Blood Sugar Curve

Written by: Dr Audrey Harvey BVSc (Hons)

Your diabetic cat will need regular blood tests to make sure his insulin dose is correct. If he has too much insulin, his blood glucose will be too low. On the other hand, not enough of this hormone will result in high blood glucose and the return of the symptoms of diabetes.

One diabetes blood test that is commonly performed is the glucose curve. This involves collecting a blood sample every two hours for a 12-hour period. The first sample should be collected before your cat’s morning dose of insulin, and the last one just before his evening injection.

It can take a few days for cat blood sugar levels to settle down after a change in diet or insulin dose. This means that glucose curves shouldn’t be done within 10 days of such a change. When your cat is first diagnosed with diabetes, tests may need to be done every day to work out the right dose of insulin for him. When his blood glucose levels have stabilized, you shouldn’t need to check them any more frequently than every two weeks.

Your veterinarian can perform this cat blood test in their clinic, but there are disadvantages to this. Firstly, your cat will need to spend a full day in hospital. That can be stressful for him, and he may not feel like eating. The result is an inaccurate test result. Secondly, if he needs a diabetes blood test on a regular basis, the cost can quickly add up. You can easily master the technique of performing a glucose curve at home and save you and your cat a trip to the vet. Ask your vet to watch you for the first few times, so you can be confident you are doing it correctly.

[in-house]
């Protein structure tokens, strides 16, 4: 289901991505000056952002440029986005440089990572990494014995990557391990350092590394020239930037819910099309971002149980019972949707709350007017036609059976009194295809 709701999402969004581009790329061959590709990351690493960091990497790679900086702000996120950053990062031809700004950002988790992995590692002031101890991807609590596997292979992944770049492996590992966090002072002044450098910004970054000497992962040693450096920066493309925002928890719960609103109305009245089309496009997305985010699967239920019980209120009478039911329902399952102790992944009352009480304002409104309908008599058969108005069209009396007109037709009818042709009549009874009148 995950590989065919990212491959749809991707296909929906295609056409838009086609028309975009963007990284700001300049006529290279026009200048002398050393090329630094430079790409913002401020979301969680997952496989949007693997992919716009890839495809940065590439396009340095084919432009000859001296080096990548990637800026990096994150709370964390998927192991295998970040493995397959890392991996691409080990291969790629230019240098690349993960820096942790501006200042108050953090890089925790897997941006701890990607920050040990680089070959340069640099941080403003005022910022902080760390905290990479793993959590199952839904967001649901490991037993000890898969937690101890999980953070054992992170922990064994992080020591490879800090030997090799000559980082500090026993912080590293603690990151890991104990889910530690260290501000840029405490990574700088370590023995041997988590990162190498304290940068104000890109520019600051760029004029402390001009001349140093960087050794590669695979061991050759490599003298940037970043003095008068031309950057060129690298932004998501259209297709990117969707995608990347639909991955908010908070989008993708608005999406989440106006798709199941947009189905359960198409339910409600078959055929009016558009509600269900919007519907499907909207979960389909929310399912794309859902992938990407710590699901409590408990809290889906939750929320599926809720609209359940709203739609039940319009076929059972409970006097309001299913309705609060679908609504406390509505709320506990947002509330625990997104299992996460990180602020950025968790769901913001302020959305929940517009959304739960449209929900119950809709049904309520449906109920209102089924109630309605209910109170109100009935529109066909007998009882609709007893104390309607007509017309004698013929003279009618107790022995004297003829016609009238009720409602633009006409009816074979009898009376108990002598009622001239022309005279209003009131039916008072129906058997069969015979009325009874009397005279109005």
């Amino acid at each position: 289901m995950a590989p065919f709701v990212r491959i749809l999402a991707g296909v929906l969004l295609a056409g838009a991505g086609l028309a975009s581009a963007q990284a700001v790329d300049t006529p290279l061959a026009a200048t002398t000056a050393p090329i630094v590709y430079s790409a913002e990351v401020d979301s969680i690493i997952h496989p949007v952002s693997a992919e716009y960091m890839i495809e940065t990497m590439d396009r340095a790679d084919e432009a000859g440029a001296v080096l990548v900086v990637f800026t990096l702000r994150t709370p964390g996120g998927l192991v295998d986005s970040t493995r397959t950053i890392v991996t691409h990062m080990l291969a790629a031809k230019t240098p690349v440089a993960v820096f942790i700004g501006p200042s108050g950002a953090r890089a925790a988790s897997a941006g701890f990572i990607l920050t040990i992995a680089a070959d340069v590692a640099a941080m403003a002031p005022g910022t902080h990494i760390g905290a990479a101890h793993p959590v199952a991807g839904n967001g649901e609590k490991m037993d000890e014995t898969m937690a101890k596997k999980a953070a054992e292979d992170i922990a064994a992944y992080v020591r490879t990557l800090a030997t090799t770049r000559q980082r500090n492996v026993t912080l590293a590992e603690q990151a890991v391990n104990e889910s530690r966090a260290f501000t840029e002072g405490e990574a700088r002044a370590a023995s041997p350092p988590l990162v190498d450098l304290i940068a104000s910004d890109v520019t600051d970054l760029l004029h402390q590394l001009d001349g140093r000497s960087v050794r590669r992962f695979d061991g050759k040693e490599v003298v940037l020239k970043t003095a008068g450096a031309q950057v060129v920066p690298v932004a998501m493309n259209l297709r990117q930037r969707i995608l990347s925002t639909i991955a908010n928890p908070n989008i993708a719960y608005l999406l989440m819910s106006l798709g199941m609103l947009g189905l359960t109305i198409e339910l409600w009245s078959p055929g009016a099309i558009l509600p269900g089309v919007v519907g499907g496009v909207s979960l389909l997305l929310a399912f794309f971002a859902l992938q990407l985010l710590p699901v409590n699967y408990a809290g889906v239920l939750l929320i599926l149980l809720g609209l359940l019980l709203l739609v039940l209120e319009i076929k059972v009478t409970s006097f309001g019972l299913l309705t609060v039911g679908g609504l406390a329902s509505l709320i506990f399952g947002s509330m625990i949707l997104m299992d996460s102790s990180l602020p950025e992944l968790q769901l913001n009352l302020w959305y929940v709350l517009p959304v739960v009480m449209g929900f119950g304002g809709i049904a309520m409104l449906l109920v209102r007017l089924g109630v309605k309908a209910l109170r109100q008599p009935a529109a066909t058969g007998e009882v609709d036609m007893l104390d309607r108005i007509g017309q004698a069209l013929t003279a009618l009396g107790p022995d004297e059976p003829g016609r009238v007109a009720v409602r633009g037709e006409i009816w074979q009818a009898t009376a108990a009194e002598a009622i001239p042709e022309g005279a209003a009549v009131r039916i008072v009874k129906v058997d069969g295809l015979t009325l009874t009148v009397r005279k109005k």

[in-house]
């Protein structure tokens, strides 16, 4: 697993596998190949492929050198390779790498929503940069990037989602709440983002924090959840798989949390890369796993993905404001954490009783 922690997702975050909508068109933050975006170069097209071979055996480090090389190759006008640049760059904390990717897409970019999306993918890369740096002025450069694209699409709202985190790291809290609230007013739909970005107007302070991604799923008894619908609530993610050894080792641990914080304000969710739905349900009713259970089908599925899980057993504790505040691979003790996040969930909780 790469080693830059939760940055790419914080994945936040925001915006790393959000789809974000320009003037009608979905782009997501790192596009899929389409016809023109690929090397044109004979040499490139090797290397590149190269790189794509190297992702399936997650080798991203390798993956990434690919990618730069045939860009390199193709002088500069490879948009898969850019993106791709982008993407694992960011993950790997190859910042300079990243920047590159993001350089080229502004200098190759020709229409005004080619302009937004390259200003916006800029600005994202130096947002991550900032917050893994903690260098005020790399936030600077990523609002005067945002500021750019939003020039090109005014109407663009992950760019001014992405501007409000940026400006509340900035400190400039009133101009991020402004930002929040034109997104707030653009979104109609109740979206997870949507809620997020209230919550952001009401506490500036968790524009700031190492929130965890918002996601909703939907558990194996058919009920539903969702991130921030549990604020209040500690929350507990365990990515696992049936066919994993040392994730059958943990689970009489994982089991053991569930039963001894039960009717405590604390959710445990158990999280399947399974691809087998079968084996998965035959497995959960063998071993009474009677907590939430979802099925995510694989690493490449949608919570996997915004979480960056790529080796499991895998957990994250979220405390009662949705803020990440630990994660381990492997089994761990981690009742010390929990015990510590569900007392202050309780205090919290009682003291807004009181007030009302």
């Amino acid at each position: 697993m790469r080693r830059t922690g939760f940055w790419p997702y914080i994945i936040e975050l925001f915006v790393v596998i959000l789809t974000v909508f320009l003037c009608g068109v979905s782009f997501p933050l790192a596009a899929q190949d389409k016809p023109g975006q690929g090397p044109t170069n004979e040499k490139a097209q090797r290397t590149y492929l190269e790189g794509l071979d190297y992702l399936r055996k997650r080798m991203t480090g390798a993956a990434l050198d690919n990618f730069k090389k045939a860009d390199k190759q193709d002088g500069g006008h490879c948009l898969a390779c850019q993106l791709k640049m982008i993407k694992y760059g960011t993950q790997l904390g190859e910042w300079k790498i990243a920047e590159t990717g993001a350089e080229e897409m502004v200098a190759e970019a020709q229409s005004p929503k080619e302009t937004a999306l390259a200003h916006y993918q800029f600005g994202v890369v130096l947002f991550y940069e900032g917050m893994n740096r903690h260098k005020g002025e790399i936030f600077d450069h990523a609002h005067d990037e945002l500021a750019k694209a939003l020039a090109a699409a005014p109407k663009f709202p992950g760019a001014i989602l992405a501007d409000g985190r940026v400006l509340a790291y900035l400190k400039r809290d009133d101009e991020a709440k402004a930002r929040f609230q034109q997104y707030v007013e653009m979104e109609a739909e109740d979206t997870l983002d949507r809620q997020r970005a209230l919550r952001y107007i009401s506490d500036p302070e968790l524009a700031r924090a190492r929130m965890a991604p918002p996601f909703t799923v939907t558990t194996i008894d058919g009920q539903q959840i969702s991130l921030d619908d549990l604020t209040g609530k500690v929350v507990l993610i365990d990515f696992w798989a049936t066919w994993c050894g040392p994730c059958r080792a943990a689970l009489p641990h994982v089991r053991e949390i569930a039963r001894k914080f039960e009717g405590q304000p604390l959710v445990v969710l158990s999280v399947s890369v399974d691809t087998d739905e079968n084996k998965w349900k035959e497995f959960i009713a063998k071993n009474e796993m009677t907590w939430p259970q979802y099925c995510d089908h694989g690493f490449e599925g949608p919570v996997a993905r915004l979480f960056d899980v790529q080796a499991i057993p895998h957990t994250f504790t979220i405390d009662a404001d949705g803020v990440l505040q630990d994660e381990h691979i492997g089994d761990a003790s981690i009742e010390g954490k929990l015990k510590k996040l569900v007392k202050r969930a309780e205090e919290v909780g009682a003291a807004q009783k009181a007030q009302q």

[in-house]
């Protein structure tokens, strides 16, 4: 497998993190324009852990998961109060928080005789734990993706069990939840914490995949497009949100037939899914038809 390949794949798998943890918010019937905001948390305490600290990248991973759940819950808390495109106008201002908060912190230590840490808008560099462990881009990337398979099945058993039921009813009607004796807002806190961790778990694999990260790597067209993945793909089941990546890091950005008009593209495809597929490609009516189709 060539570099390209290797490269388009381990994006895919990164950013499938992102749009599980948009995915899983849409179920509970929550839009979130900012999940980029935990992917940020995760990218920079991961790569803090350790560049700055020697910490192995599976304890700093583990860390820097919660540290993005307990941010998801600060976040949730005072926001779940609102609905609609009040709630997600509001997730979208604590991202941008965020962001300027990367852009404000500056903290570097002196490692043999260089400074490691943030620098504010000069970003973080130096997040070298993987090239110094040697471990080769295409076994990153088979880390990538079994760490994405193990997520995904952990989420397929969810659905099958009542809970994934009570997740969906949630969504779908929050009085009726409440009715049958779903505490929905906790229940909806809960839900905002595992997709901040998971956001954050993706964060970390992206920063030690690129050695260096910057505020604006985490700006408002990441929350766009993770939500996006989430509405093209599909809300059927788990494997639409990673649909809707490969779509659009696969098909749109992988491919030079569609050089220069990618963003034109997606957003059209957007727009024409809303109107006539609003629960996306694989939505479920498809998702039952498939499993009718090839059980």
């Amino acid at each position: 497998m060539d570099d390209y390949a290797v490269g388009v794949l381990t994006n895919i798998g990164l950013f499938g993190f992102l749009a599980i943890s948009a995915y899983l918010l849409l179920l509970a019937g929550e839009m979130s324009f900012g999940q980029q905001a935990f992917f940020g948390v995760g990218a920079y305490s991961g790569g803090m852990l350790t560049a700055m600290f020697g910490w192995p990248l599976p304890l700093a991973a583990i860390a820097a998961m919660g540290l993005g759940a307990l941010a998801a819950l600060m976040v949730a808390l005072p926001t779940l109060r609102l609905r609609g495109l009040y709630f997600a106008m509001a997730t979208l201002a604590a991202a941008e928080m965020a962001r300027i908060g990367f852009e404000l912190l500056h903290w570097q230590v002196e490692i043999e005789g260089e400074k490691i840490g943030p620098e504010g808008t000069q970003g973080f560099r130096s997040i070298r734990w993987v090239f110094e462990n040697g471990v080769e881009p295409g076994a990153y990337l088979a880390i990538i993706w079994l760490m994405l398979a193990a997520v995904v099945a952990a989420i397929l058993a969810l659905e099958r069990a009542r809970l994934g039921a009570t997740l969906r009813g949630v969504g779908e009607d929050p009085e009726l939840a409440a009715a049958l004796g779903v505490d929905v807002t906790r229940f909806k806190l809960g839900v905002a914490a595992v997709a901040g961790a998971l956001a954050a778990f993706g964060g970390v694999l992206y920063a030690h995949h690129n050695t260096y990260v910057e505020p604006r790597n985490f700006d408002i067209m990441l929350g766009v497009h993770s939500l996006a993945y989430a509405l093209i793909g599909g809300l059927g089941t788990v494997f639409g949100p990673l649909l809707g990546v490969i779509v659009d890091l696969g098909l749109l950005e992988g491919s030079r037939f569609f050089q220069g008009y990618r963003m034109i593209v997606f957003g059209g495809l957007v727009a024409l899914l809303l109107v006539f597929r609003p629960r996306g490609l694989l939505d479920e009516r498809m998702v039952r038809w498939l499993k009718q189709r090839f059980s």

To perform a diabetes blood test on your cat, you will need a glucometer and the appropriate test strips, as well as a sterile lancet. Make sure you have read the instruction manual for your glucometer, and know how to use it.

2Pac's Blood Sugar Curve

2Pac’s Blood Sugar Curve

Rub your cat’s ears gently for a few moments before you take the blood sample. This has two effects. It will relax him, and the ears will become slightly warmer which will dilate the veins in that area.

Use a torch and shine the light through his ear flap. You’ll notice the red vein running along the edge of the ear. Using a lancet at a 45-degree angle, quickly puncture the vein and capture a drop of blood on your test strip. Follow the directions in your glucometer manual and check the amount of glucose in your cat’s blood. Don’t forget to write down the results, so your vet can use them to work out the appropriate insulin dose.

It may sound painful, but checking cat blood sugar levels at home in this way doesn’t seem to distress them too much at all. If you stay calm and relaxed, your cat is likely to feel the same way which will make it so much easier for both of you.

Diabetes in felines is a common medical condition, and it can be expensive to monitor. It is a good idea to learn to perform blood glucose curves at home. You’ll save money, and your cat won’t be as stressed.

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